Flamboyant, spectacular, exotic… the kniphofia is not short of qualifiers! Often referred to as Satan’s ember, this perennial plant with bright orange, red or yellow flowers knows how to get noticed. It also makes it possible to create beautiful colored beds and has a good bouquet. Find out how to plant, grow and care for this exotic-looking plant!
Plantation du kniphofia
The kniphofia, ember of satan, tritome or false aloe, is a lively with rhizome native to South Africa from the family of Liliaceae. It takes its name from the surname of a German botanist from the beginning of the 18e century, JH Kniphof. Its evergreen foliage is reminiscent of lily or daylily. Her very original flowering with its exotic appearance makes it an ideal flower for the creation of bouquets and colored beds. Satan’s Ember blooms from June to October, even later in the milder regions. Easy to grow, the kniphofia has a rapid growth and its size varies from 50 cm to 1.50 m high depending on the variety.
The kniphofia appreciates:
- A sunny position to promote flowering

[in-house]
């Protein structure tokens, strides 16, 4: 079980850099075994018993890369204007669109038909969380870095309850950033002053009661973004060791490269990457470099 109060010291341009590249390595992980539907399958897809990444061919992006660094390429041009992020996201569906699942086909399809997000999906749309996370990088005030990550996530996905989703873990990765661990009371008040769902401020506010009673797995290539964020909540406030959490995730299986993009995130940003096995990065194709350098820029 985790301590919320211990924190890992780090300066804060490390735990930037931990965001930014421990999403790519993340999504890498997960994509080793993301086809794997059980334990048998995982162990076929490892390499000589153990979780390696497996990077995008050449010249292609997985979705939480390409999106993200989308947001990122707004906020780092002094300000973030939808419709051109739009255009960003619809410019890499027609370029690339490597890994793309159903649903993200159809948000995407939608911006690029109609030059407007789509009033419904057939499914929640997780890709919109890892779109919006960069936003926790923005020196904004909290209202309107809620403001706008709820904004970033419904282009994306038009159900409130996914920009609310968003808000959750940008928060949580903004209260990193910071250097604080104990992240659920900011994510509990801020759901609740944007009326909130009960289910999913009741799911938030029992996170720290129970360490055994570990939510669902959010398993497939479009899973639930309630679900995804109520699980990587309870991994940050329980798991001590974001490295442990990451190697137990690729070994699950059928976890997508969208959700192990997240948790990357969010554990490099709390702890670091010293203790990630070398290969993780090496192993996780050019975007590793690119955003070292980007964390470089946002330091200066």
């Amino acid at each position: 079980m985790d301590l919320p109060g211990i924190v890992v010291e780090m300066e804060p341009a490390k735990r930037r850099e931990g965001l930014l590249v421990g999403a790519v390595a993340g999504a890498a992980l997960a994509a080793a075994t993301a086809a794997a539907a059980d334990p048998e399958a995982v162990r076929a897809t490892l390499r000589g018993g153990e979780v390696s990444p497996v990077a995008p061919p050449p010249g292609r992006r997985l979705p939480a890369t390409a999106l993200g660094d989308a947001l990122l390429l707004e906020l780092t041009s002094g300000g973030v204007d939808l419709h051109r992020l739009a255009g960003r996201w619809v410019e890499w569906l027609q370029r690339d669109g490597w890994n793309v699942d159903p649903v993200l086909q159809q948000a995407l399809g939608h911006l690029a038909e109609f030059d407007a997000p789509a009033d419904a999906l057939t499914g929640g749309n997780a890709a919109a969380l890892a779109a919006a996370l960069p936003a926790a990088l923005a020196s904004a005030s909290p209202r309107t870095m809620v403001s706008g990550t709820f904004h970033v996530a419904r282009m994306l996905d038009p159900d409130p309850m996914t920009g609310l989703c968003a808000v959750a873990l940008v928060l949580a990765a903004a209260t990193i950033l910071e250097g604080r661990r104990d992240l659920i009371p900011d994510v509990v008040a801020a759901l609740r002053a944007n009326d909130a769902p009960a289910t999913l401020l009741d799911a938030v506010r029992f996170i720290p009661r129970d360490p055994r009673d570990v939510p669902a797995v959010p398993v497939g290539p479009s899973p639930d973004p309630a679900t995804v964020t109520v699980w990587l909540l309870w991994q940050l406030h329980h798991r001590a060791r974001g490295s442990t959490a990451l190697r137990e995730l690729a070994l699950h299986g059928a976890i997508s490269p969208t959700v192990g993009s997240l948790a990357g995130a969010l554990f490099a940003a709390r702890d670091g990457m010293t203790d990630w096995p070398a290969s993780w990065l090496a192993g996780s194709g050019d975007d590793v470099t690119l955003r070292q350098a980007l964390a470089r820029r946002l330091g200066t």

- Calcareous and well-drained soil
- A soil/soil mix
- Be sheltered from the wind
Plant the kniphofia in spring in respect :
- A depth of 10 to 15 cm
- And 40cm spacing between each plant
If the kniphofia does not flower, it is probably because it lack of sun. It is then possible to move it in the spring before flowering. By the way, in the period of spring recovery, the tritoma can be divided.
As the kniphofia has a long flowering (3 weeks to 1 month and a half), there is enough to enjoy it for a long time in the massifs. Small particularity: the flowers of the kniphofia change color depending on the stage of maturity, thus changing from bright red to lemon yellow. As the flower buds open from the bottom upwards, the flowers located on the bottom of the stem fade more quickly.
Size and Care
Cut back the foliage by half the length in early spring to promote regrowth. Also think about sremove faded flowers gradually to stimulate new flowering. When fall arrives, mulch the foot of the false aloe to protect it from the cold, especially if you live in an area with freezing temperatures. In the mildest regions, you may be lucky enough to see it bloom until December.
The kniphofia forms a compact and elegant clump. In composition in the garden, the ember of satan associates with agave or grasses. Combined with agapanthus (also from the family of Liliaceae), it forms a sumptuous colored massif. This melliferous plant also has the advantage of providing cover for bees and pollinating insects.